- Challenge gender stereotypes and beliefs about money by advocating for the financial rights of women, and giving them the knowledge and tools to negotiate and control their own financial situations and futures, and live with dignity.
    - Address the lack of cultural nuance and reach into specific communities amongst more established financial literacy programs and services, by providing employment and skill development pathways for culturally and linguistically diverse women into the financial counselling sector.
    - Support the findings by the Royal Commission into Family Violence of the relationship between domestic violence and financial abuse, by providing financial literary training and education for women at risk.
  • Investing in or empowering women?:
  • During its pilot phase, Let’s Talk Money:
    - Employed and skilled-up 12 women to deliver financial literacy training to women in their own communities
    - Supported two trainers to receive scholarships to undertake a Diploma of Financial Counselling
    - Delivered 26 workshops to over 330 women in their own language and community settings, helping them to make informed decisions about money and taking action to manage their personal finances.
    - Supported women to develop an understanding of the characteristics of financially respectful relationships, and the gendered nature of economic inequality.

    Let’s Talk Money will be delivered into new communities throughout Melbourne’s northern metropolitan region during 2019 – 2020.
  • Media / Promotion?:
  • Let’s Talk Money is featured on WHIN’s website. WHIN’s communication officer regularly promotes the project and the issues it addresses via social media, e-newsletters and on our website.

    As we build the project and its funding base, our aim is to engage a publicist to secure print and media interviews to highlight the economic inequality of migrant and refugee women, and women more broadly.
  • How is success evaluated / measured?:
  • Success is measured by:
    • Participants improving their financial literacy and practical money management skills as a result of the workshops
    • The effectiveness of the bilingual peer educator model in delivering quality, tailored literacy training to participants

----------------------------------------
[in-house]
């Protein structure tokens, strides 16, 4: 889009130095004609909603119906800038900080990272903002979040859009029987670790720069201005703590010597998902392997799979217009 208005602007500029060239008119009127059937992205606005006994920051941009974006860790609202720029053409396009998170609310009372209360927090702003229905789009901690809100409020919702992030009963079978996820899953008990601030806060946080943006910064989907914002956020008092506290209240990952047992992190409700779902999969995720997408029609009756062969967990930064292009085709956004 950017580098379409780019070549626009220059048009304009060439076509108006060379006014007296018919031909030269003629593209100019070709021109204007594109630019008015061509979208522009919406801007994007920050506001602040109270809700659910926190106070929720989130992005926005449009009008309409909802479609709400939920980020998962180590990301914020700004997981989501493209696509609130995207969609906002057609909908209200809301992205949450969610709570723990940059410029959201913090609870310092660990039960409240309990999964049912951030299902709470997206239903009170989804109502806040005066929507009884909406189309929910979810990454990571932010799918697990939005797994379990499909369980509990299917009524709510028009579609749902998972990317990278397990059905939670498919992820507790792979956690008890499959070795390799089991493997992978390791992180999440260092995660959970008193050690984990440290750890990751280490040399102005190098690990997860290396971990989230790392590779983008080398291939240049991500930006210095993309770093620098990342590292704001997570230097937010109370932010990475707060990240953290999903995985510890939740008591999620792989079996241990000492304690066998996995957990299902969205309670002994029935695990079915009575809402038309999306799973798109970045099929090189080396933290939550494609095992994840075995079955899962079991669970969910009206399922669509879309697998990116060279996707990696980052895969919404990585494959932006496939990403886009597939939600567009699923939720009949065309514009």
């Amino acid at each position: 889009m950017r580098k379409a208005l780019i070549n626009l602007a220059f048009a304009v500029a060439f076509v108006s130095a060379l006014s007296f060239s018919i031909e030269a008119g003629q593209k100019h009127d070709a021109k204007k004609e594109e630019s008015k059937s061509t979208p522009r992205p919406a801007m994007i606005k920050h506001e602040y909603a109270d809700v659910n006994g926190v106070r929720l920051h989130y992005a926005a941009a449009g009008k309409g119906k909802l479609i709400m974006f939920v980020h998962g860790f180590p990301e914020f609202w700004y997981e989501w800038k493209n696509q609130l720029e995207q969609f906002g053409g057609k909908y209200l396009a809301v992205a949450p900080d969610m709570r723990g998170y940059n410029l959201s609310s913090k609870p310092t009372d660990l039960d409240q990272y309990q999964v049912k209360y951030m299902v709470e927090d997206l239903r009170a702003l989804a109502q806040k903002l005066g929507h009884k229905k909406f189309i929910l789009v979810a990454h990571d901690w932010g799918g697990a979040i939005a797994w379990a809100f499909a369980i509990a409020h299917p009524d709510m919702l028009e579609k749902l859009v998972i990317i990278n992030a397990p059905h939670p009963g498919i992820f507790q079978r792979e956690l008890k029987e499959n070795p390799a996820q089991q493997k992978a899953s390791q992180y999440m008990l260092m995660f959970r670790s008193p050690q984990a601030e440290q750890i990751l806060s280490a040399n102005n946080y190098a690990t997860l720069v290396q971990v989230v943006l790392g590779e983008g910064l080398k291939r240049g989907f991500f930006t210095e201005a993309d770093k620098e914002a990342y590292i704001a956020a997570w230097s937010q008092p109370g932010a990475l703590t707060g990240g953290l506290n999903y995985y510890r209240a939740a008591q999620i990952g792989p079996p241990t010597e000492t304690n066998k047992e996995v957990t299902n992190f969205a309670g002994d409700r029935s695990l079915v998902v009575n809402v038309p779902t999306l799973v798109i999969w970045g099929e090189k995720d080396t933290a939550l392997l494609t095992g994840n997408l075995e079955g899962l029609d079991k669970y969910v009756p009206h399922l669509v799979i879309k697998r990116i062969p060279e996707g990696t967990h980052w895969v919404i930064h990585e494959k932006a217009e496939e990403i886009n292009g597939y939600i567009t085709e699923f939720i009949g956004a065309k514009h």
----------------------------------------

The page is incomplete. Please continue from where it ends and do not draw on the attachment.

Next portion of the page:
• Building evidence to understand what works for gender-specific and culturally responsive financial literacy programs, and to understand how women can reduce their risks as a result of increasing financial literacy
    • Identifying whether the project model can be replicated in other sites.

    With the support of Financial Literacy Australia, the Let’s Talk Money pilot was independently evaluated in 2018. The evaluation found that:
    • Engaging with women in the places they naturally congregate, and using their first languages, has had significant success in reaching women who may not have otherwise accessed financial literacy programs.
    • The workshop topics were extremely useful, especially banking, budgeting, debt management and tenancy. Many participants noted the practical difference learning about online banking made to their lives (e.g. not having to travel by public transport with young children to pay bills in person).
    • The peer educator model of delivery provided significant benefit to both participants and peer educators. Peer educators know their communities. They also speak the languages of their communities, enabling women to feel more familiar and comfortable.
    • The peer educators described the program as ‘life-changing’: they’ve developed knowledge and confidence, which has in turn greatly benefited their families and communities.

Contact Information

  • Contact Person:

    Narelle Sullivan

  • Email:

  • Website:

    Click Here

  • Phone:

    03 9484 1666